On 15 Dec 2004 20:31:29 GMT Andrew Gabriel wrote: | In article , | email@example.com writes: |> On Wed, 15 Dec 2004 14:55:12 +0100 T.S. wrote: |> |>| I have an off-topic question: do landing doors in US elevators have |>| interlocks? |>| |>| According to the European lift standard EN 81 all landing doors have to be |>| equipped with interlocks so that the doors could not be easily open when for |>| example there is no car behind them. You need a special tool to open them in |>| emergency. An interlock also has a contact to be put in a safety circuit. |> |> I don't know about the rules, but every elevator I've been in has them. |> |> The inside car gate, however, did not have any interlock on all the |> elevators I saw when I was in college. It was a common school prank |> to open them while the elevator was moving. And of course when that |> happens the elevator stops at the next landing. But the interlock | | Same here in the UK, except forcing the internal doors normally | results in instant halt of the car, whereever it is, and without | any of the normal gradual breaking. Pushing the door closed again | used to result in resumption of service after a delay in the ones | I was familiar with.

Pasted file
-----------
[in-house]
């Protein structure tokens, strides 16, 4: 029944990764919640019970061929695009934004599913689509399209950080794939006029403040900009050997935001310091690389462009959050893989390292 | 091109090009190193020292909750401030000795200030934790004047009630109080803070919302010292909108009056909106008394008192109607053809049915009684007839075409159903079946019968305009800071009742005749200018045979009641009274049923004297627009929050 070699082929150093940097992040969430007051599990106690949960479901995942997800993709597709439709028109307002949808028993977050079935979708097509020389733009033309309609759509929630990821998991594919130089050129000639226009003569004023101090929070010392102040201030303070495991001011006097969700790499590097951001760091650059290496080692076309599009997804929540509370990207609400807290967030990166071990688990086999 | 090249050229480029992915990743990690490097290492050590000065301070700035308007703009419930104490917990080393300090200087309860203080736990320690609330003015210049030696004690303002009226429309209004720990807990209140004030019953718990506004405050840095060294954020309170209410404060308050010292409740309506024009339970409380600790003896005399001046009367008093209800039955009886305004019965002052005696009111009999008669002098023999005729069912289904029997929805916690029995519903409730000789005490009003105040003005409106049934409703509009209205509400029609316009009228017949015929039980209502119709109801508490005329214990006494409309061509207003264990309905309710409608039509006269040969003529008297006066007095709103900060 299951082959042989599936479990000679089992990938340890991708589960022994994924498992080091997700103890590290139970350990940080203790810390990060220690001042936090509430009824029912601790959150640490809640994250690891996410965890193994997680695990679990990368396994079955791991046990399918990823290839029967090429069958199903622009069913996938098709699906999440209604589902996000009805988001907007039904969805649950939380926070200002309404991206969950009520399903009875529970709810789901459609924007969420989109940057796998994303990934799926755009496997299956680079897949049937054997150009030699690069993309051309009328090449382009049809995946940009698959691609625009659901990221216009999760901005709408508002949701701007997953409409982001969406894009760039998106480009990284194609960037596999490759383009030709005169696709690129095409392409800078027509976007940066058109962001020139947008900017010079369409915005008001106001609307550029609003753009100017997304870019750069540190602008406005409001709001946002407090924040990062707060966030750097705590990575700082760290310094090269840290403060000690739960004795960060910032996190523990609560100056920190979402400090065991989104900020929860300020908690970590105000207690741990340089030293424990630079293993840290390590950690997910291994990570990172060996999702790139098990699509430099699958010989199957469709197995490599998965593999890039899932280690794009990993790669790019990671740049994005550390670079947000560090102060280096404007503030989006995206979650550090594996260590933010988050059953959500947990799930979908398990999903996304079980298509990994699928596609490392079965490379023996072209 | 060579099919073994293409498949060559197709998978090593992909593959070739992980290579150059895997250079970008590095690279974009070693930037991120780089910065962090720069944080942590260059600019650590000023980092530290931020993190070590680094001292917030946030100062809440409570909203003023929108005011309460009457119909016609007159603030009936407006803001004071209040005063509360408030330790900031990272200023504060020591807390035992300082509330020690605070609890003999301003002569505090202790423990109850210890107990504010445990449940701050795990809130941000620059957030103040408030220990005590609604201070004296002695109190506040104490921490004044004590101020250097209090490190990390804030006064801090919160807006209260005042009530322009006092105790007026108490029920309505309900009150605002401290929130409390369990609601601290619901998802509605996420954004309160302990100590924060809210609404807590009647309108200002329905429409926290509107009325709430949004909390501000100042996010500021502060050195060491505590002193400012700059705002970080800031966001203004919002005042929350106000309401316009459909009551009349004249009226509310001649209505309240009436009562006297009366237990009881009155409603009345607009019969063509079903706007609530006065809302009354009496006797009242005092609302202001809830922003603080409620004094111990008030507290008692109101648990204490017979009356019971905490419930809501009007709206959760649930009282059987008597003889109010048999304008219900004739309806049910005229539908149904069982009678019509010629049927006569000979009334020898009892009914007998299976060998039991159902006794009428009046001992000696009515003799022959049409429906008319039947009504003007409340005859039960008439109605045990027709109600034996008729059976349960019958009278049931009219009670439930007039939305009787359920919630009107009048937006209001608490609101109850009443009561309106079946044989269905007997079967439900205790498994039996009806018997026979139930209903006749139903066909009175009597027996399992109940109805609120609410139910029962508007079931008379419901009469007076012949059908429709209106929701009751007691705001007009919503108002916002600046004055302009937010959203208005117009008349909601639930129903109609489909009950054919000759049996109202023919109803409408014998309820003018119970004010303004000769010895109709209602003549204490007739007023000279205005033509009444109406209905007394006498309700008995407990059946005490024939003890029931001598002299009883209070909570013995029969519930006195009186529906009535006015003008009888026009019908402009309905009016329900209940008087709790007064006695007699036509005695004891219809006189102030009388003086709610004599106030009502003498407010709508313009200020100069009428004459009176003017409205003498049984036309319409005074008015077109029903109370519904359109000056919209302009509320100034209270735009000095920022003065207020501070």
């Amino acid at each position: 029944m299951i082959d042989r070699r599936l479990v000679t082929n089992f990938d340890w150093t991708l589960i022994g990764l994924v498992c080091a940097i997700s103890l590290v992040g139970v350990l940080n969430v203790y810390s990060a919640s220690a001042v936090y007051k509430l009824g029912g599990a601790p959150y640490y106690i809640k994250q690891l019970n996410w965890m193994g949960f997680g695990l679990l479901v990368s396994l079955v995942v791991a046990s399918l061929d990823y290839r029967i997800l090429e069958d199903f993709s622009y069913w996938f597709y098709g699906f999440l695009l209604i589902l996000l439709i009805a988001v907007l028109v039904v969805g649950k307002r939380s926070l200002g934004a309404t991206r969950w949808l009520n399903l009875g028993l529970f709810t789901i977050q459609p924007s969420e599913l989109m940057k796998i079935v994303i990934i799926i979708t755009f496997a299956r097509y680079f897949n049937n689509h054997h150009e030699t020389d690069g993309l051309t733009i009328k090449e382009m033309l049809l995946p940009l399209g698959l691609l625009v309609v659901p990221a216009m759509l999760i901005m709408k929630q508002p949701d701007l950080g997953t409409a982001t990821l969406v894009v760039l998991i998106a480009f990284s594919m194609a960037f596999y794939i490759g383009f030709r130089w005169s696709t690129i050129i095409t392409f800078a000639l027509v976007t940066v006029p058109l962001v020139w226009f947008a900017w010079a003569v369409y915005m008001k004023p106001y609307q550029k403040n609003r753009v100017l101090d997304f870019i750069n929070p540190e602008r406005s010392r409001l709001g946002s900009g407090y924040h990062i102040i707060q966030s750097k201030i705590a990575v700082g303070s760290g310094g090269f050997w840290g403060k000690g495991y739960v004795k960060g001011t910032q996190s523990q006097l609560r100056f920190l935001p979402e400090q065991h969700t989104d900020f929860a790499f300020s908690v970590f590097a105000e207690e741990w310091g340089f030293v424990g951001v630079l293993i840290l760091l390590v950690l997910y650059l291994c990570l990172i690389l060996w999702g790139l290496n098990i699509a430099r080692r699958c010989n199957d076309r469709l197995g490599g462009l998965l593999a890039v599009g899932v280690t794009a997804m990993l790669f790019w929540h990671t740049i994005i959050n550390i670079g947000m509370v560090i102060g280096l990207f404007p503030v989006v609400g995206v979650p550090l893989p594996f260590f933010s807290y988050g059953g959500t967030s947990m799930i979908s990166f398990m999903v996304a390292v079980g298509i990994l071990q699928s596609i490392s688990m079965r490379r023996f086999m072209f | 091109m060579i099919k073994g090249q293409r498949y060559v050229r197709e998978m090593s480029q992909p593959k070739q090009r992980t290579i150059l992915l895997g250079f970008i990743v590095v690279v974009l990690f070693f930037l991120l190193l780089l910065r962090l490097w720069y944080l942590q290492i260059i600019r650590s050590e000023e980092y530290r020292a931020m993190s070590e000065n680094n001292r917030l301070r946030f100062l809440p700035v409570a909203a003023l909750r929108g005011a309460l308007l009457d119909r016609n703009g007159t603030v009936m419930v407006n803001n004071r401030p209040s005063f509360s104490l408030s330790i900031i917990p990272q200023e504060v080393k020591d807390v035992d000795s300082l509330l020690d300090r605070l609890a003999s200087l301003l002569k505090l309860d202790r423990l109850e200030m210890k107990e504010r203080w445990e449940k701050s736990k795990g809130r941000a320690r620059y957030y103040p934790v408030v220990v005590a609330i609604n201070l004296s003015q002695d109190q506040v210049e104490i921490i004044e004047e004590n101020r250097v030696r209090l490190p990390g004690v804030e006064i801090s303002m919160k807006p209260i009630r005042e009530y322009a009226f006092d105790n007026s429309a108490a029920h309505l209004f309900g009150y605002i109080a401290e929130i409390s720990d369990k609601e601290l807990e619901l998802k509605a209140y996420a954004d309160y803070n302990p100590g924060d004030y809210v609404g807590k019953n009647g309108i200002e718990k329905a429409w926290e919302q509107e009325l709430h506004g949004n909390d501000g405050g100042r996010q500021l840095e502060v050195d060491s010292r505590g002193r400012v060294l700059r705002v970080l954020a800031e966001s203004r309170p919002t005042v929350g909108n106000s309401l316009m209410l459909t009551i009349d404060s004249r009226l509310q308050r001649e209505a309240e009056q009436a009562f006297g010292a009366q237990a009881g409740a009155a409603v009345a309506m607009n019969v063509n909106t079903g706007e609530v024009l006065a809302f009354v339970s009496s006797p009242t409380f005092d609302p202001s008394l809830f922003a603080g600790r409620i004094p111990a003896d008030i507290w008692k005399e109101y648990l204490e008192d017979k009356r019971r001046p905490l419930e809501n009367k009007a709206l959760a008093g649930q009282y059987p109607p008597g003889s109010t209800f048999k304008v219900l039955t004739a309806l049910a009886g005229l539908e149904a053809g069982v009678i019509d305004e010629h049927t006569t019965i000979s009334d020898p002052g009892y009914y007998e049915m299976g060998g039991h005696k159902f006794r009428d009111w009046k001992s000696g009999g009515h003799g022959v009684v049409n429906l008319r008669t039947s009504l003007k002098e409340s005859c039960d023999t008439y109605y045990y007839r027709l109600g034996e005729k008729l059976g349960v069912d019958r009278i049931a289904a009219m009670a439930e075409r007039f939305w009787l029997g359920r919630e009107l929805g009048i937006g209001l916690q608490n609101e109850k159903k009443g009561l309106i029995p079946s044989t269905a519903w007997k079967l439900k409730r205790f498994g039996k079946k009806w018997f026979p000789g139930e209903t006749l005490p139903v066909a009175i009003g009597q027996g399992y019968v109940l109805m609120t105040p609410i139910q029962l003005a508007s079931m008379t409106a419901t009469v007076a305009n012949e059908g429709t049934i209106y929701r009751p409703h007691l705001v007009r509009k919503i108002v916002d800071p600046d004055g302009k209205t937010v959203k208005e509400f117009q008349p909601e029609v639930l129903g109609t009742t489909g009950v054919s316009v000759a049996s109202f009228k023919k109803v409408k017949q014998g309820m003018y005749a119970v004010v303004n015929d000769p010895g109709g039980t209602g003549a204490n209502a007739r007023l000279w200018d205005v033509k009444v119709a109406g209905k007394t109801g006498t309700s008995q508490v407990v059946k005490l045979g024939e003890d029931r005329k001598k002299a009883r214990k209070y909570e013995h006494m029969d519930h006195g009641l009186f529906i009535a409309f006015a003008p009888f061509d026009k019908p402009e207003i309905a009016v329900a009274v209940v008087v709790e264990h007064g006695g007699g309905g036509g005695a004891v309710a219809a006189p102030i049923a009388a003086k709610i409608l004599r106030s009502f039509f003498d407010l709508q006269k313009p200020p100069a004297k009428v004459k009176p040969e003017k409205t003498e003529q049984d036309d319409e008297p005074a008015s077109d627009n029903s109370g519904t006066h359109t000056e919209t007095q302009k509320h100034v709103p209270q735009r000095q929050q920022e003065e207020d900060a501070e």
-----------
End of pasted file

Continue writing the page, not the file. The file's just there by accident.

Yes, forcing the gate (the term used for the inside door, at least in the USA) open would stop the elevators. But the stop is not instantaneous. It will still travel a couple feet. I know because I have ridden them with the gate wide open and manually (insulated) contacting the gate trip switch to simulate the gate being closed ... and then let it open. The elevator will stop when the pranks were done, too. Sometimes it would stop between floors where the gates could close again and the elevator resumes. That's might well have been most of the cases. But in at least some of the cases, this happened right at a floor, either as it was being passed by, or while it was slowing to a stop.
On the Otis elevators I've seen, there was a blade about 10 inches long on the gate that slid between two rollers on the inside of the door. At a floor landing, it stops between the rollers. As the gate opens, the outer roller is pushed by the blade bar. It swivels up and pulls a wire that releases a spring loaded interlock on the door at the top and bottom.
If it stopped at the floor with the gate already open, then the blade bar is now positioned "outside" of the roller and cannot push it outward to to release the interlock. When the gate attempts to close, it hits the outside of that roller, which prevents the gate from closing all the way. The gate stopped at that position does not close the trip switch, and the control system will not put the elevator in motion. The gate closure then times out and reopens, but to no avail since nothing can get the mechanics back into the correct position without moving the elevator car up or down by at least several inches.